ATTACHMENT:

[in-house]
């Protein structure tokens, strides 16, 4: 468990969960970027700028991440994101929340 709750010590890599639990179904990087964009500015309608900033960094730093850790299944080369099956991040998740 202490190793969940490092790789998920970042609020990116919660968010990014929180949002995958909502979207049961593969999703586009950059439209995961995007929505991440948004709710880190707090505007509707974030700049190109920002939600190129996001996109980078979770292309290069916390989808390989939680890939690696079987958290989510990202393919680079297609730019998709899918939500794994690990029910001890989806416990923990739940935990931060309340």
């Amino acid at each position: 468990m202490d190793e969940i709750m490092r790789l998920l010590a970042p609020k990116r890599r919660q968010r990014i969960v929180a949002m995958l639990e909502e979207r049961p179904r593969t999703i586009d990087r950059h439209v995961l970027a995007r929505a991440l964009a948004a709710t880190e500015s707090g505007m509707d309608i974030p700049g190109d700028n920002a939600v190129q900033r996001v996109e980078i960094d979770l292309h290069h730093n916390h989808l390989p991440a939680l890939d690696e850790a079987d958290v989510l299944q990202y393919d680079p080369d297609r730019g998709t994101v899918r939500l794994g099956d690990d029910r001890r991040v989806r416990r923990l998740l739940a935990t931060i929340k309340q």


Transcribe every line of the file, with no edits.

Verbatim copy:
[in-house]
């Protein structure tokens, strides 16, 4: 468990969960970027700028991440994101929340 709750010590890599639990179904990087964009500015309608900033960094730093850790299944080369099956991040998740 202490190793969940490092790789998920970042609020990116919660968010990014929180949002995958909502979207049961593969999703586009950059439209995961995007929505991440948004709710880190707090505007509707974030700049190109920002939600190129996001996109980078979770292309290069916390989808390989939680890939690696079987958290989510990202393919680079297609730019998709899918939500794994690990029910001890989806416990923990739940935990931060309340």
């Amino acid at each position: 468990m202490d190793e969940i709750m490092r790789l998920l010590a970042p609020k990116r890599r919660q968010r990014i969960v929180a949002m995958l639990e909502e979207r049961p179904r593969t999703i586009d990087r950059h439209v995961l970027a995007r929505a991440l964009a948004a709710t880190e500015s707090g505007m509707d309608i974030p700049g190109d700028n920002a939600v190129q900033r996001v996109e980078i960094d979770l292309h290069h730093n916390h989808l390989p991440a939680l890939d690696e850790a079987d958290v989510l299944q990202y393919d680079p080369d297609r730019g998709t994101v899918r939500l794994g099956d690990d029910r001890r991040v989806r416990r923990l998740l739940a935990t931060i929340k309340q």